disk spring

disk spring

[′disk ‚spriŋ]
(mechanical engineering)
A mechanical spring that consists of a disk or washer supported by one force (distributed by a suitable chuck or holder) at the periphery and by an opposing force on the center or hub of the disk.
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[m.sup.1] Drive gear 1 (detail level 2 and 3) [m.sup.3] First half mass of disk spring (only for detail level 2) [m.sup.4] Second half mass of disk spring (only for detail level 2) [m.sup.2] Mass sum of piston, engaging pin, engagement bearing and L-sleeve (detail level 2 and 3) TABLE 4 Usual starting times depending on the engine starter system (cf.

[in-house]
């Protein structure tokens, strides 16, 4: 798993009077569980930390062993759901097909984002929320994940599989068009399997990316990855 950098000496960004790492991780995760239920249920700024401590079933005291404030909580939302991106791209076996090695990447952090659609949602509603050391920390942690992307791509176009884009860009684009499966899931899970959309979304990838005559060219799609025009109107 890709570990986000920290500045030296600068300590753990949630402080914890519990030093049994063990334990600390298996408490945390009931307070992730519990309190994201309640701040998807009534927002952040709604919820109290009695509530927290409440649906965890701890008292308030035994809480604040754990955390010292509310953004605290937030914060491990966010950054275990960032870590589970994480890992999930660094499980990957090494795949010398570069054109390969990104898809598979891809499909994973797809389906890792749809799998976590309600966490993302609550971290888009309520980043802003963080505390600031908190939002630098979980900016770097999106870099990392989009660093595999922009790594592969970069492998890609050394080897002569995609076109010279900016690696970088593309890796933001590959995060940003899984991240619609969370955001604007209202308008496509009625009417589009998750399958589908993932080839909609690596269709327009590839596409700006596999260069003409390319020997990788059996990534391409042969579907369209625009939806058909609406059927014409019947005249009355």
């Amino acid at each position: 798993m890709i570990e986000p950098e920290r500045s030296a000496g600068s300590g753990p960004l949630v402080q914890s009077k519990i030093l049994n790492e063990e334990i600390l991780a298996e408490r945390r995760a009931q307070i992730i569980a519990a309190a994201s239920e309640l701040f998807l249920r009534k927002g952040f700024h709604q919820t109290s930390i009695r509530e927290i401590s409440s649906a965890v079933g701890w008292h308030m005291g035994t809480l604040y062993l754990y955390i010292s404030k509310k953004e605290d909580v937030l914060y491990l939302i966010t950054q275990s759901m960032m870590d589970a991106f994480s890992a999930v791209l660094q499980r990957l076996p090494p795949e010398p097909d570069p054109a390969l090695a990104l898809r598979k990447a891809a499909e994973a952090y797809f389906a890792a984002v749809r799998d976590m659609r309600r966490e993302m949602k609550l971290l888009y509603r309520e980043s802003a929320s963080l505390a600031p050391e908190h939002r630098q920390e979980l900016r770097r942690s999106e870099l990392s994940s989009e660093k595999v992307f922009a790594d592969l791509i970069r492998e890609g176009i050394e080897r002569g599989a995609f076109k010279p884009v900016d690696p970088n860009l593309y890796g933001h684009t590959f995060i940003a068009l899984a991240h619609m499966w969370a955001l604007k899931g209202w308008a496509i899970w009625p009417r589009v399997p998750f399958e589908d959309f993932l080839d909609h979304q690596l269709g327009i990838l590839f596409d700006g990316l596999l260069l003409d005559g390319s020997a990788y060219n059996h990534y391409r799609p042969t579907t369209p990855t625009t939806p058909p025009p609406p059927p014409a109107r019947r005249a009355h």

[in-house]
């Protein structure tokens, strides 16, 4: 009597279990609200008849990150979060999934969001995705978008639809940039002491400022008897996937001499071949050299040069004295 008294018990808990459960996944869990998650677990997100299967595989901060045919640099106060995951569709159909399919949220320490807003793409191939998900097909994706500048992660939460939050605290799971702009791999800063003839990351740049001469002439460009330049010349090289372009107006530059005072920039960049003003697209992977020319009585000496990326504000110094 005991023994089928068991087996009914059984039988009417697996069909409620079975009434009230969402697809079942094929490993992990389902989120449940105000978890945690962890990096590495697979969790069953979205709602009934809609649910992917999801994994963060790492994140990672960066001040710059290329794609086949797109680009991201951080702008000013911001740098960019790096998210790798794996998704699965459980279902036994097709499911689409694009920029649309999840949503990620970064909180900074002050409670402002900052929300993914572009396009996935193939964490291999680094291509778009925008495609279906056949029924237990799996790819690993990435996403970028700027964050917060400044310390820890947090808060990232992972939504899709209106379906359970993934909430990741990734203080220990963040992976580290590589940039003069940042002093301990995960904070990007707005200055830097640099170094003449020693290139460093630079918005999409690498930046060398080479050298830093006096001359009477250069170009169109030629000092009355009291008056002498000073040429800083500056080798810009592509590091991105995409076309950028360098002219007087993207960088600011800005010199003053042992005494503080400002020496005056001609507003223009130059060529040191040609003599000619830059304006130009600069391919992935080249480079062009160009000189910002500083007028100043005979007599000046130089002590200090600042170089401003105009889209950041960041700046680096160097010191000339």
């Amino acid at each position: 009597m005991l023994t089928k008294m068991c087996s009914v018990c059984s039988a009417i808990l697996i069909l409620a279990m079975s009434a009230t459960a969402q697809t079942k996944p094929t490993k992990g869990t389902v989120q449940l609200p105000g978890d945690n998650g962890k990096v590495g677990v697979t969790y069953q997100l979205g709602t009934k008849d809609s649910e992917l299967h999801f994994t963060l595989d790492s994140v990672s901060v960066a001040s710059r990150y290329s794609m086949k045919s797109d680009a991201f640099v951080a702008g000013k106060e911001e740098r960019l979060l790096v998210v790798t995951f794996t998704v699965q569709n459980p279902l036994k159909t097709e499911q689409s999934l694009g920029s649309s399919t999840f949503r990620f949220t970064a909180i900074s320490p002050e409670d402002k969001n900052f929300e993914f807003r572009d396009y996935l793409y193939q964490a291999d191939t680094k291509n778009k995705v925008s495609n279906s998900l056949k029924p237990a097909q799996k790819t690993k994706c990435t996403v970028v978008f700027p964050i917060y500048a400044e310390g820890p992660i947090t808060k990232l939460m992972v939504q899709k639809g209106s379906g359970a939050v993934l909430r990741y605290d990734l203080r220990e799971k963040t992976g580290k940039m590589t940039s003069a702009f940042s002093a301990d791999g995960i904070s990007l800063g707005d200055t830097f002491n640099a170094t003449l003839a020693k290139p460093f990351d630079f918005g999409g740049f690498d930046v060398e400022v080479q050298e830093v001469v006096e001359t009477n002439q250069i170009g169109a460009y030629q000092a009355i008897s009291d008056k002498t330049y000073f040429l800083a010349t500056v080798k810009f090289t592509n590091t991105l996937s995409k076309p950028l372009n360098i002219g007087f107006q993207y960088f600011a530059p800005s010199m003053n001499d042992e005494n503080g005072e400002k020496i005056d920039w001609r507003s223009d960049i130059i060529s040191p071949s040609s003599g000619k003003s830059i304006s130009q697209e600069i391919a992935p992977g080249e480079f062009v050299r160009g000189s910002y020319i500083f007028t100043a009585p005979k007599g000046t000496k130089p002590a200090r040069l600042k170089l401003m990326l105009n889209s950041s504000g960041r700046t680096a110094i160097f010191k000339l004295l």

where c = D/d and d = 102 mm is set according to the disk spring design manual [41].
The disk spring offers the potential of significant weight savings when designed with continuous fiber reinforced composite materials.
According to JETRO, Tokaibane are the number one manufacturer of the iMC spring--or disk spring as they are more commonly known.
The demands of the car industry for lightweight construction has led to the development of high strength spring and fastener elements by disk spring manufacturers.
Braking force is generated via an alternate-layer disk spring assembly.
In a series calibrated TCU the instant cylinder pressure after the prefill phase is equal to the pressure of the compressed return spring before the clutch disk spring begins to act [2].
The hydraulic cylinders are single action type, the rod being extended by the disk springs sets mounted behind the pistons (ON).
Heavy-duty disk springs are used to produce a high pull force on the clamp arms.